Freebooting Venus: Unofficially Completing the Game

Hi all,

Has anyone here played Freebooting Venus? It was a draft PbtA game developed by Vincent Baker that ended up being discontinued. It’s meant to be for old-school Sword & Sorcery, the kind from before D&D, when the heroes both wielded swords and did sorcery.

Well some friends (some of them may be lurking on this forum) and I are currently playing. We’re having lots of fun, but we’re also spending some time brainstorming some fixes and addenda to various parts of the game.

One particular missing topic in the original draft is Wizardry. Freebooting Venus features a really neat spell system where anyone can memorize a spell from a special spell tablet. When you cast the spell, the standard effects can be modified dramatically on-the-fly from what you expected. You can force the magic to work the way you want, but it weakens the strength of the tablet, and it can eventually stop working entirely. The original game rules mention that you could use the Wizardry skill to restore the tablet, but this skill never gets described!

If there’s any interest, I can post some of our ideas on Wizardry (and other stuff) for feedback. Feel free to propose ideas of your own, or ask questions if you’ve got any.

Sincerely,

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Nice to see this post here!

I’m the GM for this game, and I’ve been excited and curious about Freebooting Venus for quite some time, but could never convince anyone to play it with me until recently. We’ve been playing for a little while now: about ten short sessions, I think. The game is quirky and rough in places, but also really colourful, unique, and distinctive.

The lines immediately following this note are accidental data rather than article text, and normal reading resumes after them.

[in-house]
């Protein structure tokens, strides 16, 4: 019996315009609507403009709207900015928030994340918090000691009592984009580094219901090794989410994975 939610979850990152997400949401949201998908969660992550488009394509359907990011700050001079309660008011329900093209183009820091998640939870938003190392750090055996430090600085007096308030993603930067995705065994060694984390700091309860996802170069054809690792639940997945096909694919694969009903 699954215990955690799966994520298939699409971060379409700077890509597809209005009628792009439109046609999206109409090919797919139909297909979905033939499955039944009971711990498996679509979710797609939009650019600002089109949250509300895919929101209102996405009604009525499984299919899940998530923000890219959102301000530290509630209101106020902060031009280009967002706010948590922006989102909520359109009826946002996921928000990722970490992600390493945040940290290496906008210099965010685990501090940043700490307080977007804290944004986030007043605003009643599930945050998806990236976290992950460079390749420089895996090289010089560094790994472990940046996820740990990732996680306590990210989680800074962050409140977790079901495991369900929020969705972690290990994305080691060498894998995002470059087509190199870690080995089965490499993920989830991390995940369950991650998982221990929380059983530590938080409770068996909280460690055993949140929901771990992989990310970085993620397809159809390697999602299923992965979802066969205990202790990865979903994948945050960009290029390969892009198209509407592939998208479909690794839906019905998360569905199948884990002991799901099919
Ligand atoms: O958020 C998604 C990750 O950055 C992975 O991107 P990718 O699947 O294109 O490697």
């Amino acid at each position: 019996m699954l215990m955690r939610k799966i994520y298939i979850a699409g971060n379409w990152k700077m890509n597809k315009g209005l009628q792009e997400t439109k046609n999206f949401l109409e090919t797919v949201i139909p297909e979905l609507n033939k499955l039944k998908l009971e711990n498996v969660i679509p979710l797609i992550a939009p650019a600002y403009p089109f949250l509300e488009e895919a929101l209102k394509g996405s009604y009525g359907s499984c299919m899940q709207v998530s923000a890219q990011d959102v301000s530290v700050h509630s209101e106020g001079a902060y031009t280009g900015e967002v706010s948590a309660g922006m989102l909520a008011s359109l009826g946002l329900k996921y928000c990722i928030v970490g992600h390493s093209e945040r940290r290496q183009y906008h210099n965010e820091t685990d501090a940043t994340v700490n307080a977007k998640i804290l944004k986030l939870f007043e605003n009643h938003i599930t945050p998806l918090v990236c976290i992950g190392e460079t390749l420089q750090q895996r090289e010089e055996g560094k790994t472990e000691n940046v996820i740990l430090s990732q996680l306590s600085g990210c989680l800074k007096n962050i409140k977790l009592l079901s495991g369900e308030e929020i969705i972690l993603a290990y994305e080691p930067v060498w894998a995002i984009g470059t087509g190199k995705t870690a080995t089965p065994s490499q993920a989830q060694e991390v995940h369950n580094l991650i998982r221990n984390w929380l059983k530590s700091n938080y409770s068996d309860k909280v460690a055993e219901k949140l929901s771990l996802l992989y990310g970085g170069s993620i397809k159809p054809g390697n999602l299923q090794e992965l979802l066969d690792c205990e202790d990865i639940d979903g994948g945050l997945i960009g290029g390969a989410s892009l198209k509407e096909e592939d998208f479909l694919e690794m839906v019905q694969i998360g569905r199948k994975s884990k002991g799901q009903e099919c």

Rafu used to run this game a lot and post about it elsewhere, but I don’t think Rafu is here on the Gauntlet. Anyone else here who is familiar with the game, or curious about it?

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Loved to play it and its predeccesor, good Vancian vibes. Would love to see your thoughts!

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Great! Let’s get to it then. :slight_smile:

First, a bit of context. In Freebooting Venus, the power source for a spell is some kind of magical creature called a plasmid. Here’s an excerpt from the rules that shows the spell The Wizard’s Candle:

The Wizard’s Candle

You open a vent between this world and a world of endless fire. Flame licks through the vent. It is flame only like a candle’s, no more, but it is steady, bright, and hot. You can use it for illumination or to set flammable things alight. You hold the vent in your cupped hand, and can pass it from hand to hand, but you cannot leave it behind or move it otherwise. The vent remains open until you close it, at which [point] the flame winks out. Except… [roll 1d6 per spell strength, and choose one option from among what you rolled]
1. The vent floats in the air nearby, not in your cupped hand. You can cause it to move wherever you like, by gesturing.
2. Some minor denizen of that fiery world squeezes through the vent into this world. Ask the GM how it appears and what it does next.
3. The vent opens into the wrong world, a world of howling chill. Instead of flame, a viciously and dangerously cold wind jets out.
4. The longer you hold the vent open, the wider it tears. At first it admits flame like a candle’s, then like a torch’s, then like a cook fire’s, then a bonfire’s, then a house fire’s, then a forest fire’s, then…
5. The vent you open is incomplete. It allows to pass through either the light of the flame but not the heat, or the heat of the flame but not the light; you choose which.
6. The spell returns to its native plasmic world unsettled. [-1 to spell strength]